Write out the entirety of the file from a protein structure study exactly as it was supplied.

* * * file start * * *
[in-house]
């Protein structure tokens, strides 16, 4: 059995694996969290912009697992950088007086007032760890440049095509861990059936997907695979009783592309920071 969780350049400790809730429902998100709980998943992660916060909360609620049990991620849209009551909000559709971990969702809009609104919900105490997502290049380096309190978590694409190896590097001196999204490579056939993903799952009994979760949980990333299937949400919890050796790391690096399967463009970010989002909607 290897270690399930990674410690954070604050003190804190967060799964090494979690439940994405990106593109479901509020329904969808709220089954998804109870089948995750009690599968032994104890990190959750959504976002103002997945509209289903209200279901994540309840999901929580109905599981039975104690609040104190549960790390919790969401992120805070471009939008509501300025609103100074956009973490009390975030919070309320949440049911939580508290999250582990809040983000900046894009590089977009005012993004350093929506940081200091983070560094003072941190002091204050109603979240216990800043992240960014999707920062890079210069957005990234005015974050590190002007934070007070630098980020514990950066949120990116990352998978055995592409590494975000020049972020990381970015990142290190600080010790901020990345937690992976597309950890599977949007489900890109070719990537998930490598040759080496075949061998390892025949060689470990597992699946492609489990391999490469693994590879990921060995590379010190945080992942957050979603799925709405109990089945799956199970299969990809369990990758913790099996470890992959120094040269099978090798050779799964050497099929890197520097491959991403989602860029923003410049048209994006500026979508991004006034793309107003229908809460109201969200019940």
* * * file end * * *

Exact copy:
[in-house]
């Protein structure tokens, strides 16, 4: 059995694996969290912009697992950088007086007032760890440049095509861990059936997907695979009783592309920071 969780350049400790809730429902998100709980998943992660916060909360609620049990991620849209009551909000559709971990969702809009609104919900105490997502290049380096309190978590694409190896590097001196999204490579056939993903799952009994979760949980990333299937949400919890050796790391690096399967463009970010989002909607 290897270690399930990674410690954070604050003190804190967060799964090494979690439940994405990106593109479901509020329904969808709220089954998804109870089948995750009690599968032994104890990190959750959504976002103002997945509209289903209200279901994540309840999901929580109905599981039975104690609040104190549960790390919790969401992120805070471009939008509501300025609103100074956009973490009390975030919070309320949440049911939580508290999250582990809040983000900046894009590089977009005012993004350093929506940081200091983070560094003072941190002091204050109603979240216990800043992240960014999707920062890079210069957005990234005015974050590190002007934070007070630098980020514990950066949120990116990352998978055995592409590494975000020049972020990381970015990142290190600080010790901020990345937690992976597309950890599977949007489900890109070719990537998930490598040759080496075949061998390892025949060689470990597992699946492609489990391999490469693994590879990921060995590379010190945080992942957050979603799925709405109990089945799956199970299969990809369990990758913790099996470890992959120094040269099978090798050779799964050497099929890197520097491959991403989602860029923003410049048209994006500026979508991004006034793309107003229908809460109201969200019940």